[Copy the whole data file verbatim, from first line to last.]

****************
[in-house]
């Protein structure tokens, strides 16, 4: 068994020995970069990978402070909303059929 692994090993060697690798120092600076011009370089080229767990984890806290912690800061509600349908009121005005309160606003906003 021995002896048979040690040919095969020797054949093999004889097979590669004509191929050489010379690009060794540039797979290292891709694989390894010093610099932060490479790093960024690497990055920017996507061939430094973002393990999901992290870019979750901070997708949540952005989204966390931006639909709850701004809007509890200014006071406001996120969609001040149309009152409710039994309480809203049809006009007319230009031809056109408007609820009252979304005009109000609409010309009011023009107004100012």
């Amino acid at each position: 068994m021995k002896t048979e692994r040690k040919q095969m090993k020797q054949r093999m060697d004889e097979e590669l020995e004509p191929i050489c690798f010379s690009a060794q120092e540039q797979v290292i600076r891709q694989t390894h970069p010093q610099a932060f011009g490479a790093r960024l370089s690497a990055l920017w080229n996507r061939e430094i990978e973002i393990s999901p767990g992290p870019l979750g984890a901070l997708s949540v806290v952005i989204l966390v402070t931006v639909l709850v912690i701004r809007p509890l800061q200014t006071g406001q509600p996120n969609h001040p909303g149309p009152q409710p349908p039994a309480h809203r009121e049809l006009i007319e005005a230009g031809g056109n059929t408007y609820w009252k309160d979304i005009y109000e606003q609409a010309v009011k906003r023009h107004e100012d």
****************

[in-house]
């Protein structure tokens, strides 16, 4: 068994020995970069990978402070909303059929 692994090993060697690798120092600076011009370089080229767990984890806290912690800061509600349908009121005005309160606003906003 021995002896048979040690040919095969020797054949093999004889097979590669004509191929050489010379690009060794540039797979290292891709694989390894010093610099932060490479790093960024690497990055920017996507061939430094973002393990999901992290870019979750901070997708949540952005989204966390931006639909709850701004809007509890200014006071406001996120969609001040149309009152409710039994309480809203049809006009007319230009031809056109408007609820009252979304005009109000609409010309009011023009107004100012």
């Amino acid at each position: 068994m021995k002896t048979e692994r040690k040919q095969m090993k020797q054949r093999m060697d004889e097979e590669l020995e004509p191929i050489c690798f010379s690009a060794q120092e540039q797979v290292i600076r891709q694989t390894h970069p010093q610099a932060f011009g490479a790093r960024l370089s690497a990055l920017w080229n996507r061939e430094i990978e973002i393990s999901p767990g992290p870019l979750g984890a901070l997708s949540v806290v952005i989204l966390v402070t931006v639909l709850v912690i701004r809007p509890l800061q200014t006071g406001q509600p996120n969609h001040p909303g149309p009152q409710p349908p039994a309480h809203r009121e049809l006009i007319e005005a230009g031809g056109n059929t408007y609820w009252k309160d979304i005009y109000e606003q609409a010309v009011k906003r023009h107004e100012d």